Lec4 - Conventional meanings of Self You have a...

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Conventional meanings of Self You have a self-concept, self-esteem, and self- perceptions. You may be self-absorbed, self-satisfied, self- righteous, self-centered, and/or self-promoting. You can become self-aware or self-conscious. You may strive for self-improvement. You think you know your “true” self.
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William James (1900)
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William James Two senses of self Self as knower Stream of consciousness
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Stream of Consciousness A continuous record of the contents of one’s conscious perceptions, hopes, dreams, thoughts, etc.
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William James Two senses of self Self as knower Stream of consciousness The thing or person inside of us that “knows” ( Homunculus)
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William James Two senses of self Self as knower Stream of consciousness Homunculus Self as knowledge The content of the self-concept
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The Behaviorists Mostly ignored the Self Too cognitive Not-observable Not scientific (They were in a state of self-denial)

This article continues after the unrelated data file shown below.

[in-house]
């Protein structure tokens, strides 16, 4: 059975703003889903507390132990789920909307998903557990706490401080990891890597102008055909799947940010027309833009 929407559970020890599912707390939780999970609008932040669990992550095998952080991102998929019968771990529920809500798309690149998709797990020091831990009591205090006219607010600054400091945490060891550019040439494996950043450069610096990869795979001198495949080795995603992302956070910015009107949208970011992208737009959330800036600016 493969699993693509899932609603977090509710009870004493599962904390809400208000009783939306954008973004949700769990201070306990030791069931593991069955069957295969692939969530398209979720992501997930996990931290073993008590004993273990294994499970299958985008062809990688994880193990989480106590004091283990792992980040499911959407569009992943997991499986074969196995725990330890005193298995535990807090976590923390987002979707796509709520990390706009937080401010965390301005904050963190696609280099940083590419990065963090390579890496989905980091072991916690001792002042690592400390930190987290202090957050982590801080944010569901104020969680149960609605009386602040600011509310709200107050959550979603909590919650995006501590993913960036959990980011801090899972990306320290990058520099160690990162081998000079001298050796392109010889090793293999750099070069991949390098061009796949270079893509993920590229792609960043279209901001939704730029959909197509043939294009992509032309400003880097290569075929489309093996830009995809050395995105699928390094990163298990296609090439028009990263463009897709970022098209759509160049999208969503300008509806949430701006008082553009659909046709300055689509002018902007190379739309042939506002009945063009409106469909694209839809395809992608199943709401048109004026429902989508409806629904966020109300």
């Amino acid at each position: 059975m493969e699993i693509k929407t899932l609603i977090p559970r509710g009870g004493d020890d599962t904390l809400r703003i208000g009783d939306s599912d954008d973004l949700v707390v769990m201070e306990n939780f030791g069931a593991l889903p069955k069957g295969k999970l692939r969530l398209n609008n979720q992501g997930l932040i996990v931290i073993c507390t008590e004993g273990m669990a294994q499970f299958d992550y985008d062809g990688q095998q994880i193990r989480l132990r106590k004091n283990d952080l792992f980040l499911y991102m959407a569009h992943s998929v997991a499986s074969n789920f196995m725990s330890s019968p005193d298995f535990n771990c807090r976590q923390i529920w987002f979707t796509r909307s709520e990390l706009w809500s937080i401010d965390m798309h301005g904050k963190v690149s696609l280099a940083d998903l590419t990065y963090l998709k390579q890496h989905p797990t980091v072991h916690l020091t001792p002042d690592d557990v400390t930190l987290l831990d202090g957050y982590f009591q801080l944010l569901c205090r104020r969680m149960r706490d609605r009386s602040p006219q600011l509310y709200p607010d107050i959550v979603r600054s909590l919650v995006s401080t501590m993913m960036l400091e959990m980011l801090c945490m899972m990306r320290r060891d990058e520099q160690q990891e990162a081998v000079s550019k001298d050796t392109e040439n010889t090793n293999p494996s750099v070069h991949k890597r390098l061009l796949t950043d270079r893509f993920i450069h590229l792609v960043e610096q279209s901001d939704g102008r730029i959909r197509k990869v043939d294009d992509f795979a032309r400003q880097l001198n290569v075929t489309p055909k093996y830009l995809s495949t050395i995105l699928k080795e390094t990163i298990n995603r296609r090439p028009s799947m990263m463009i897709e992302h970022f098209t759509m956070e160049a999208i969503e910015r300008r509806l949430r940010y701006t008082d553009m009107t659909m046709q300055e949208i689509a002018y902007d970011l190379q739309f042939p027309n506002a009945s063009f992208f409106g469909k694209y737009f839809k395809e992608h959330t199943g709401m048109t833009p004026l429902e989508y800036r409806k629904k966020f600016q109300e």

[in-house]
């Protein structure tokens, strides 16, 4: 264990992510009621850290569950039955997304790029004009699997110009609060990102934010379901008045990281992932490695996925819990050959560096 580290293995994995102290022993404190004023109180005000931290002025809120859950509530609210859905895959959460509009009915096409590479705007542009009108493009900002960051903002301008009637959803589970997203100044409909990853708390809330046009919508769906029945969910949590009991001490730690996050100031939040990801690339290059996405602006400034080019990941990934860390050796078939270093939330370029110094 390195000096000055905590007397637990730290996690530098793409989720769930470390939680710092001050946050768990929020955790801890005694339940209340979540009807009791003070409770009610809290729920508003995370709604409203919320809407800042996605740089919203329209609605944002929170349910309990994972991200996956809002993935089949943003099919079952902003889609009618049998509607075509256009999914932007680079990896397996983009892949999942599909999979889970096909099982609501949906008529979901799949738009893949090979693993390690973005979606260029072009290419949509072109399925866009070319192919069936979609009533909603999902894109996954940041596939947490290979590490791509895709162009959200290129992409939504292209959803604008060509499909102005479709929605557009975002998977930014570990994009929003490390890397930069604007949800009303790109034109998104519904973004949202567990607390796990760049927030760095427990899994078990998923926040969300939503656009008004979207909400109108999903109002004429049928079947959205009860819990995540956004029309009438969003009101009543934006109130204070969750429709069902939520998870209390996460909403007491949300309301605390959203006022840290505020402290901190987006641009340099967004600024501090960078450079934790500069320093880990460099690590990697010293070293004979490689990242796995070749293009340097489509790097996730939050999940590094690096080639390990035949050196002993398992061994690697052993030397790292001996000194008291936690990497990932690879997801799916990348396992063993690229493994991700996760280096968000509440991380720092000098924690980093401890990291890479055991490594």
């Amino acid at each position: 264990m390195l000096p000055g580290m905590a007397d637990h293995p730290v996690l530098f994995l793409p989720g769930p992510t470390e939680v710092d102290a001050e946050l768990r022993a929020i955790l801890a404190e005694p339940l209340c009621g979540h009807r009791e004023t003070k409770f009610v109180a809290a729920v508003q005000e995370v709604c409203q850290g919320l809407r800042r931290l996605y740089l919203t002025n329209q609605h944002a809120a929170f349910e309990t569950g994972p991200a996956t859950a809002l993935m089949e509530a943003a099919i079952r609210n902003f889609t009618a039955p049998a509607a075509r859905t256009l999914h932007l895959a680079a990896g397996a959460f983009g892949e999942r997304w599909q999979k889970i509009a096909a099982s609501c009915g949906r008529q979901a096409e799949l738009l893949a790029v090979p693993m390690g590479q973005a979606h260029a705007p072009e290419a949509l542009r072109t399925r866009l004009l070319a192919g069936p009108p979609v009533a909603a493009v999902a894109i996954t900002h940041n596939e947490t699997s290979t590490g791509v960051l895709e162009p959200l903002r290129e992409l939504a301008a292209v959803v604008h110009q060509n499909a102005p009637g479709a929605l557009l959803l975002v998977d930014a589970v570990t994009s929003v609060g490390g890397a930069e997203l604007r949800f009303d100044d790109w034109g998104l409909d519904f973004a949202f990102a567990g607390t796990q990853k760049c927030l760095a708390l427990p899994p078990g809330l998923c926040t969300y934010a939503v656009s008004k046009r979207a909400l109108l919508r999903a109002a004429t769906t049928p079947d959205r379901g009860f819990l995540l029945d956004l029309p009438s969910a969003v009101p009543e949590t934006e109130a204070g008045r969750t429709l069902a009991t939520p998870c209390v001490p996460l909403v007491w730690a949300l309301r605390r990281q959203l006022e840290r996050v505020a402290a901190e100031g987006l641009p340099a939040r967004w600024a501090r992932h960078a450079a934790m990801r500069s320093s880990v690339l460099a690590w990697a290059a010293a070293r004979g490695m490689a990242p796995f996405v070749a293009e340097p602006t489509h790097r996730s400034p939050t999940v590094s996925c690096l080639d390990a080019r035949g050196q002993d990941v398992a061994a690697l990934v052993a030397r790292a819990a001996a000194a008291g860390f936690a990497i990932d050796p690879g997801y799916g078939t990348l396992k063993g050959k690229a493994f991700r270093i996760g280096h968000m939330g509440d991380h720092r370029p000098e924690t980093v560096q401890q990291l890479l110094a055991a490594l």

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Gordon Allport (1954) Born in Montezuma, Indiana, 1897
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Gordon Allport (1954) So, Allport abandoned the “self-as-knower,” and the field followed suit. Except, perhaps, for very recent work on…
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Experiment on “objective” self-awareness Do task before mirror Do task without mirror Experimental Group Control Group
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Early work: Self-consciousness hinders Mirror No Mirror Self-awareness is an aversive state.
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Later work: Self-consciousness helps Mirror No Mirror Not always aversive…
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Current Theory Self-awareness or self-consciousness makes standards salient. If you don’t feel you measure up, performance suffers.
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Current Theory of OSA If you DO feel you measure up, performance benefits.
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The Self as Content Self-concept False-consensus effect Self-complexity Self-reference effect
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Who am I? (Twenty questions test) I am…______________________________ I am…______________________________
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Lec4 - Conventional meanings of Self You have a...

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